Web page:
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My Grandma's Egg Casserole Is The Cozy Christmas Brunch Dish You Need

Pure comfort food to feed a crowd for under $20.

Like many kids growing up, I could hardly wait for Christmas morning. There was so much to look forward to: the gifts, the hugs, the merriment and, of course, the food.

In my household, the annual ritual of unwrapping presents under the tree came early after first light, followed by a big hearty breakfast at grandma's house across town. A fairly late breakfast, by that point.

Call it brunch, call it the after-party, call it what you willit was always a big deal to me.

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There were festive cookies of all kinds and steamy mugs of hot cocoa, fresh baked biscuits and jam, my mom's glorious cream cheese braid, and the main dish: grandma's egg casserole.

You hear a lot about the "joy of Christmas." This, to me, is the aroma and flavor of the holiday: rich and savory, warm and satisfying. Pure comfort. Like a frittata or quiche, packed with a lot more carbs, a meal unto itself and then some.

It was such a hit, she often baked two. There were many mouths to feed: uncles, aunts, cousins, in-lawsnot to mention grandpa (we called him "Grandy")good-hearted people, all of 'em. And I, then-nicknamed "the kid with the hollow leg," could nearly take down an entire casserole myself.

What made it so good? I dunno, stardust? My grandmother, Bonnie, was a lovely, 20th-century American queen, and the casserole, as a thing, was very of her era: economical, communal, and convenient. Your own mother, or grandmother, or great-grandmother, probably has a similar recipe.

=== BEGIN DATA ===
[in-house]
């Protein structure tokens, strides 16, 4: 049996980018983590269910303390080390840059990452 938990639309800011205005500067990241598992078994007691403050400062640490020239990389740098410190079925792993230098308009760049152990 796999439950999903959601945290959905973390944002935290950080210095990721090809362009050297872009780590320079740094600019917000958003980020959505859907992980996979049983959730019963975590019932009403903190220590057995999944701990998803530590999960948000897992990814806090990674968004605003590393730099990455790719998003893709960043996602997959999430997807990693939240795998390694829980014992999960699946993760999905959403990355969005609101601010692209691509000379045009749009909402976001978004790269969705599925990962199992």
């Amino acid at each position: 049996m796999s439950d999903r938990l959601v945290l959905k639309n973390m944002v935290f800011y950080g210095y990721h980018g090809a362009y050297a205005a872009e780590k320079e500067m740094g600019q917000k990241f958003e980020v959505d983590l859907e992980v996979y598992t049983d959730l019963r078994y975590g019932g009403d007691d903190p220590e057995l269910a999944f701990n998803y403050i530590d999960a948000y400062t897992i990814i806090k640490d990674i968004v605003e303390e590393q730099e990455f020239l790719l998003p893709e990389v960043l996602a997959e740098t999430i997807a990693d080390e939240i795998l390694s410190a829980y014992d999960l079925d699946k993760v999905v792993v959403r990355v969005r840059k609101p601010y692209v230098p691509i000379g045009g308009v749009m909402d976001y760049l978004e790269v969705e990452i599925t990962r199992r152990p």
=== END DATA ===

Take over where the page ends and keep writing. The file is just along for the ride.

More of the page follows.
Like much of her cooking, the egg casserole was nothing really fancy, but it was done with carethe delicious embodiment of beauty in simplicity.

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The whole recipe comes down to five basic supermarket staples: a loaf of white bread, a quart of milk, a pound of pork sausage, a half-dozen eggs, a half-pound of shredded cheese. Add a dash of some common seasonings, like salt, pepper, dry mustard, and Worcestershire sauce, which you probably already have on hand. Now, you're in business.

It's hard to imagine what these ingredients must have cost back in her day. I probably don't want to know. But even today, they remain relatively affordable.

A dozen eggs costs $2.14 on average right now, about 40% less than last year. A loaf of basic white bread is $1.98. A gallon of milk is $3.99. Pork is $3.71 and cheddar cheese is $5.65 per pound, respectively. All told, you can put together the whole dish for about $20 or less, if you already have the right spices.

Grandma liked to cut the crusts off the bread first, then cut each slice into eighths. This will be the foundation. Layer the greased casserole dish with bread pieces, add bits of cooked sausage, then top with cheese. Build a second layer in the same order.

Whisk together the eggs, milk and seasonings, then pour the whole mixture over the layered starch and protein. Stick it in the fridge to chill overnight, then transfer to the oven in the morning. Bake at 350 degrees for about an hour until golden brown.

You'll know when it's ready.

That smell, my friends, that's Christmas.

An earlier version of this article was originally published on December 24, 2022. It has been updated to reflect the latest information.

Chris Shott
Chris Shott is the Deputy Editor covering restaurants and groceries for Eat This, Not That! Read more about Chris